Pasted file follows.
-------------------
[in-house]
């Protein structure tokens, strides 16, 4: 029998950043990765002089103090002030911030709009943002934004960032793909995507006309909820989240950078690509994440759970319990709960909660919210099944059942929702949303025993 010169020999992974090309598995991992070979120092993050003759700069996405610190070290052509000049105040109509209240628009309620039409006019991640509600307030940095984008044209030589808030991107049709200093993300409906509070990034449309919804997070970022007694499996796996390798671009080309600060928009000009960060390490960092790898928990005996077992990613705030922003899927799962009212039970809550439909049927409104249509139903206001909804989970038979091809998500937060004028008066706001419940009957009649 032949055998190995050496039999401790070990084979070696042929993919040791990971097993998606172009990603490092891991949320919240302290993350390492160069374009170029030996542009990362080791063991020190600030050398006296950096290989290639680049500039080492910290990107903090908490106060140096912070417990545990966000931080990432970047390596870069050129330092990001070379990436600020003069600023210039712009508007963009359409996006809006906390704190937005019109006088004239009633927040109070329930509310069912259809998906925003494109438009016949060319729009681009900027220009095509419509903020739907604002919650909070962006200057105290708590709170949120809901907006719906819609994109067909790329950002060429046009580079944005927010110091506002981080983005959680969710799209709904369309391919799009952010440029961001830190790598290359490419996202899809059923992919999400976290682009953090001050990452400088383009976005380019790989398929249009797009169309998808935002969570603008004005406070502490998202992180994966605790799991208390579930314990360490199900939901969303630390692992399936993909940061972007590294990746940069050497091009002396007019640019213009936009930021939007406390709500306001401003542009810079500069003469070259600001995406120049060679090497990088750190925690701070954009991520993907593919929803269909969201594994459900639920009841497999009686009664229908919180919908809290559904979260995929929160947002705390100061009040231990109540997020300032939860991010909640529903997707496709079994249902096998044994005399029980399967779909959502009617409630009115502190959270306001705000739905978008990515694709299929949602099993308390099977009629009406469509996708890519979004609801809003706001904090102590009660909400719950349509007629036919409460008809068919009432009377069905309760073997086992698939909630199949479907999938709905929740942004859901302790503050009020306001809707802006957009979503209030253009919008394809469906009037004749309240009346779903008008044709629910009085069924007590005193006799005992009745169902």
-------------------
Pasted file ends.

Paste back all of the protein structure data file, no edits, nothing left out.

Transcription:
[in-house]
């Protein structure tokens, strides 16, 4: 029998950043990765002089103090002030911030709009943002934004960032793909995507006309909820989240950078690509994440759970319990709960909660919210099944059942929702949303025993 010169020999992974090309598995991992070979120092993050003759700069996405610190070290052509000049105040109509209240628009309620039409006019991640509600307030940095984008044209030589808030991107049709200093993300409906509070990034449309919804997070970022007694499996796996390798671009080309600060928009000009960060390490960092790898928990005996077992990613705030922003899927799962009212039970809550439909049927409104249509139903206001909804989970038979091809998500937060004028008066706001419940009957009649 032949055998190995050496039999401790070990084979070696042929993919040791990971097993998606172009990603490092891991949320919240302290993350390492160069374009170029030996542009990362080791063991020190600030050398006296950096290989290639680049500039080492910290990107903090908490106060140096912070417990545990966000931080990432970047390596870069050129330092990001070379990436600020003069600023210039712009508007963009359409996006809006906390704190937005019109006088004239009633927040109070329930509310069912259809998906925003494109438009016949060319729009681009900027220009095509419509903020739907604002919650909070962006200057105290708590709170949120809901907006719906819609994109067909790329950002060429046009580079944005927010110091506002981080983005959680969710799209709904369309391919799009952010440029961001830190790598290359490419996202899809059923992919999400976290682009953090001050990452400088383009976005380019790989398929249009797009169309998808935002969570603008004005406070502490998202992180994966605790799991208390579930314990360490199900939901969303630390692992399936993909940061972007590294990746940069050497091009002396007019640019213009936009930021939007406390709500306001401003542009810079500069003469070259600001995406120049060679090497990088750190925690701070954009991520993907593919929803269909969201594994459900639920009841497999009686009664229908919180919908809290559904979260995929929160947002705390100061009040231990109540997020300032939860991010909640529903997707496709079994249902096998044994005399029980399967779909959502009617409630009115502190959270306001705000739905978008990515694709299929949602099993308390099977009629009406469509996708890519979004609801809003706001904090102590009660909400719950349509007629036919409460008809068919009432009377069905309760073997086992698939909630199949479907999938709905929740942004859901302790503050009020306001809707802006957009979503209030253009919008394809469906009037004749309240009346779903008008044709629910009085069924007590005193006799005992009745169902």